Thursday, October 9, 2014

Austeritas delenda est!

I need to be writing an essay right now.  I can't.  My thoughts are elsewhere.

The state of Maine has financial problems, but the University of Maine System does not.  All of the bullshit about us needing to cut is just that, bullshit.  They're firing fifty teachers.  How many non-teacher staff get the ax is not yet known.

They're cutting profitable programs.

They're actually actively working to make the university lose money in the future.  They're trying to make it fail.  What no one really knows is why.  All of the theories that can explain things sound like conspiracy theories.  What does it say when the only plausible explanations are conspiracy theories?

Applied Medical Sciences: Cut in totality.
American and New England Studies: Cut in totality.
Arts and Humanities at the LAC campus: Cut in totality.
Communications and Media studies: 13% cut.
Community Planning and Development: Cut in totality
Computer Science: 40% cut
Criminology: 40% cut.
Economics: 44% cut.
Education: only 9% cut.
English: 28% cut.
Geoscience: Cut in totality.
History: 14% cut.
EVERY SINGLE FUCKING LANGUAGE: Cut in totality.  With them the Only Art historian, the entire classics program in the state of main comprising not just multiple campuses but four distinct UMaine universities.
Leadership and blah, blah. blah: 20% cut.
Music: 20% cut.
Natural and Applies Science: 33% cut.
Philosophy: 17% cut.
Physics: 40% cut.  (Physics is the poster child for this bullshit because it's massively profitable.)
Psychology: 25% cut.
Political Science: 20% cut.
Public Policy and Management: Cut in totality.
Social and Behavioral Science: 17% cut.
Sociology: 44% cut.
Technology: 33% cut.
Theatre: 17% cut.

The things that are actually losing money?  0% cut.

It is at times like these that one is tempted to fall back on the old standbys and utter the famous Anglo-Saxon tetragrammaton that starts with F and rhymes with luck, however perhapse a more elevated style is called for.

Ceterum autem censeo austeritatem esse delendam.


  1. Googled this, found the Inside Higher Ed article of 3 days ago.

    The English, philosophy and history departments would be combined into a single humanities department, Provost Joseph W. McDonnell said in an email to faculty Monday. The new humanities department would have just 22.5 professors, compared to the 29 in the three departments being merged.

    The chemistry, math and physics majors could become just one major – and maybe that same major should also subsume the natural and applied science program, the provost suggested.


    1. I talked to a freshman math major yesterday. A lot was said, but something that addresses what you quoted was this:

      She wants to learn math. She has no interest in or aptitude for physics or chemistry.

      People are not stupid. If they know that someone who spent four years studying Math knows more math than someone who spent four years studying MathPhysicsChemistry.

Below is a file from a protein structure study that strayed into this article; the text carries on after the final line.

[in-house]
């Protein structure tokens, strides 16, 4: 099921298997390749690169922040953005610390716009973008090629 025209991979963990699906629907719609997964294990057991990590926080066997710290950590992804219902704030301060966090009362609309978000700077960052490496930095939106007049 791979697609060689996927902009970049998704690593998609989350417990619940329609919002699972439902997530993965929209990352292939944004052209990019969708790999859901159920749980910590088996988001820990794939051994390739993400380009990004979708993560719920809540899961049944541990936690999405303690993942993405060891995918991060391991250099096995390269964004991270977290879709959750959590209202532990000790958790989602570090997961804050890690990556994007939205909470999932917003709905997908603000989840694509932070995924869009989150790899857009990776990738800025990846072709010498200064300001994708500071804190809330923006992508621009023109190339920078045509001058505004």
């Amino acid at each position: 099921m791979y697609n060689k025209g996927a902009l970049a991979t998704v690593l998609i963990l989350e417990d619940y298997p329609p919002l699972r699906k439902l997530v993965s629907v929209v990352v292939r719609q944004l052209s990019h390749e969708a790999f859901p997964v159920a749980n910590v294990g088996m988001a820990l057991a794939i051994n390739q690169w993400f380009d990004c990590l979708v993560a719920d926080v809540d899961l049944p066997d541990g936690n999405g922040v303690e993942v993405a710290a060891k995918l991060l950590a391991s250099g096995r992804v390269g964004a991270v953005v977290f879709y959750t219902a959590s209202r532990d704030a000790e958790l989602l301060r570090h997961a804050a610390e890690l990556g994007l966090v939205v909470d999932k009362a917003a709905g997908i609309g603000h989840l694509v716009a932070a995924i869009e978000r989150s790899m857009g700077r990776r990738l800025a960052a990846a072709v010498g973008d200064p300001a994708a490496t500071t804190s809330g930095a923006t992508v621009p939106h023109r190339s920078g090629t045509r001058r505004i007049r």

It would be one thing if they were offering a new and different (and presumably hard as hell) interdisciplinary program that taught you as much in each subject as someone who majored in just one. But they're not.

    2. That would be impressive as hell ... but if they're not happy with the rate at which they produce physics majors now (which, as the article points out, is on par with physics departments generally for degrees-per-professor-year), I can't imagine what they'd think of the graduation rates for what would effectively be a triple-major program. Looking at the degree requirements at the University of Maryland, there is a huge amount of overlap (even before noting that chemists are supposed to take some physics classes and vice-versa), but I'm counting rough minimums of 27 credits of general education, 42 credits of chemistry classes, the 4-credit Biology I class, 43 credits of physics, and 36 credits of mathematics ... over 150 credit-hours of coursework. That's 25% more credits than the mechanical engineering program I was in, and that program (according to the ASME lounge regulars) already took five years to finish most of the time.

      You could probably say something similar about the humanities, except that English, Philosophy, and History majors probably have way less overlap in their program requirements.

  2. They're actually actively working to make the university lose money in the future. They're trying to make it fail. What no one really knows is why. All of the theories that can explain things sound like conspiracy theories. What does it say when the only plausible explanations are conspiracy theories?

    Looking at the Google articles on USM for the past five years ... could it be embezzlement? One of the points I keep seeing all over the place is that the reserve fund for the university (its "unrestricted net position") keeps increasing (over $183 million last year), but the administrators are unwilling to consider withdrawing funds from it. Heck, looking at the 2013 Financial Report, nearly 30% of that is in the category called "Educational and general reserves". But if the administrators have been looting those funds, then those reserves don't exist ... and they have no choice but to find the money that said reserved were supposed to cover some other way.

    Or be arrested. Right now, I wouldn't shed any tears at that outcome.

  3. What is "natural and applied science" - is that biology? I have a BMath. I'm working on a biology degree now. There is exactly one topic in common between my degrees: statistics. If you tried to merge those into one major, you would lose a lot of good stuff.

    I just can't imagine what a major in "a bunch of random science and math stuff" would be like.